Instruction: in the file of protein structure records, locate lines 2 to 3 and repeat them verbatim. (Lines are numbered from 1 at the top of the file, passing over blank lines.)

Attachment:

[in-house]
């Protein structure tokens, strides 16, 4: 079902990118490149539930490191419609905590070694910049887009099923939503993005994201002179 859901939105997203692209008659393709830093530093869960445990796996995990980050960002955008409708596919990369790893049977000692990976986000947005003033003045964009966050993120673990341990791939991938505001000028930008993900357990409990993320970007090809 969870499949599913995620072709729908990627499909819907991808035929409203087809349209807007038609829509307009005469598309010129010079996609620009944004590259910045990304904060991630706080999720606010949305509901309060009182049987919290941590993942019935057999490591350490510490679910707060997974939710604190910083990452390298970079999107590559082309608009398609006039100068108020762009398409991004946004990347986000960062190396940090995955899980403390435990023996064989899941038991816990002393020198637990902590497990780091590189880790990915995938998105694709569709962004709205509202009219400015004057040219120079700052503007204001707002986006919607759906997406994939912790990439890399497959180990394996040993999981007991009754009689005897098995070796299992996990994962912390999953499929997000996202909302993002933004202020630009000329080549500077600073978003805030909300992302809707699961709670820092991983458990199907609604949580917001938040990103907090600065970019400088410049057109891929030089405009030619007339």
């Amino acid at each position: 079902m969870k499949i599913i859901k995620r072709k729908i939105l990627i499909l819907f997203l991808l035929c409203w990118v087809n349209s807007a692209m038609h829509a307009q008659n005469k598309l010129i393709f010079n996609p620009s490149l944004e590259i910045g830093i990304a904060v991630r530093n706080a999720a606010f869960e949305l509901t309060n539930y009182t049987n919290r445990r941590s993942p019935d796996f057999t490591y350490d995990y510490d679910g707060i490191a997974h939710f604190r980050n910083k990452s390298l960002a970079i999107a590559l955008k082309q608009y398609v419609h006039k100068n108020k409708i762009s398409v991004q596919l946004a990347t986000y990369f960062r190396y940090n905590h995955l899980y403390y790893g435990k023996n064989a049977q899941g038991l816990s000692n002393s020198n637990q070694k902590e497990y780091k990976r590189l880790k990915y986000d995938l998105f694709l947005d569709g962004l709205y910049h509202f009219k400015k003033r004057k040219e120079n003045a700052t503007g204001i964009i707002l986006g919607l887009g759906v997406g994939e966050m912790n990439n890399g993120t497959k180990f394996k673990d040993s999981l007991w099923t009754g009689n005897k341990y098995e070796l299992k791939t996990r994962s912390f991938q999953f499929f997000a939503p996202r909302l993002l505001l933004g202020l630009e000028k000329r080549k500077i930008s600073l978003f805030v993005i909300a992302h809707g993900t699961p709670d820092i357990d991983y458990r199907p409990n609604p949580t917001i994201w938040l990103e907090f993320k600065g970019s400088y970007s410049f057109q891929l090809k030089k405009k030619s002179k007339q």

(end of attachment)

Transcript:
């Protein structure tokens, strides 16, 4: 079902990118490149539930490191419609905590070694910049887009099923939503993005994201002179 859901939105997203692209008659393709830093530093869960445990796996995990980050960002955008409708596919990369790893049977000692990976986000947005003033003045964009966050993120673990341990791939991938505001000028930008993900357990409990993320970007090809 969870499949599913995620072709729908990627499909819907991808035929409203087809349209807007038609829509307009005469598309010129010079996609620009944004590259910045990304904060991630706080999720606010949305509901309060009182049987919290941590993942019935057999490591350490510490679910707060997974939710604190910083990452390298970079999107590559082309608009398609006039100068108020762009398409991004946004990347986000960062190396940090995955899980403390435990023996064989899941038991816990002393020198637990902590497990780091590189880790990915995938998105694709569709962004709205509202009219400015004057040219120079700052503007204001707002986006919607759906997406994939912790990439890399497959180990394996040993999981007991009754009689005897098995070796299992996990994962912390999953499929997000996202909302993002933004202020630009000329080549500077600073978003805030909300992302809707699961709670820092991983458990199907609604949580917001938040990103907090600065970019400088410049057109891929030089405009030619007339």
């Amino acid at each position: 079902m969870k499949i599913i859901k995620r072709k729908i939105l990627i499909l819907f997203l991808l035929c409203w990118v087809n349209s807007a692209m038609h829509a307009q008659n005469k598309l010129i393709f010079n996609p620009s490149l944004e590259i910045g830093i990304a904060v991630r530093n706080a999720a606010f869960e949305l509901t309060n539930y009182t049987n919290r445990r941590s993942p019935d796996f057999t490591y350490d995990y510490d679910g707060i490191a997974h939710f604190r980050n910083k990452s390298l960002a970079i999107a590559l955008k082309q608009y398609v419609h006039k100068n108020k409708i762009s398409v991004q596919l946004a990347t986000y990369f960062r190396y940090n905590h995955l899980y403390y790893g435990k023996n064989a049977q899941g038991l816990s000692n002393s020198n637990q070694k902590e497990y780091k990976r590189l880790k990915y986000d995938l998105f694709l947005d569709g962004l709205y910049h509202f009219k400015k003033r004057k040219e120079n003045a700052t503007g204001i964009i707002l986006g919607l887009g759906v997406g994939e966050m912790n990439n890399g993120t497959k180990f394996k673990d040993s999981l007991w099923t009754g009689n005897k341990y098995e070796l299992k791939t996990r994962s912390f991938q999953f499929f997000a939503p996202r909302l993002l505001l933004g202020l630009e000028k000329r080549k500077i930008s600073l978003f805030v993005i909300a992302h809707g993900t699961p709670d820092i357990d991983y458990r199907p409990n609604p949580t917001i994201w938040l990103e907090f993320k600065g970019s400088y970007s410049f057109q891929l090809k030089k405009k030619s002179k007339q």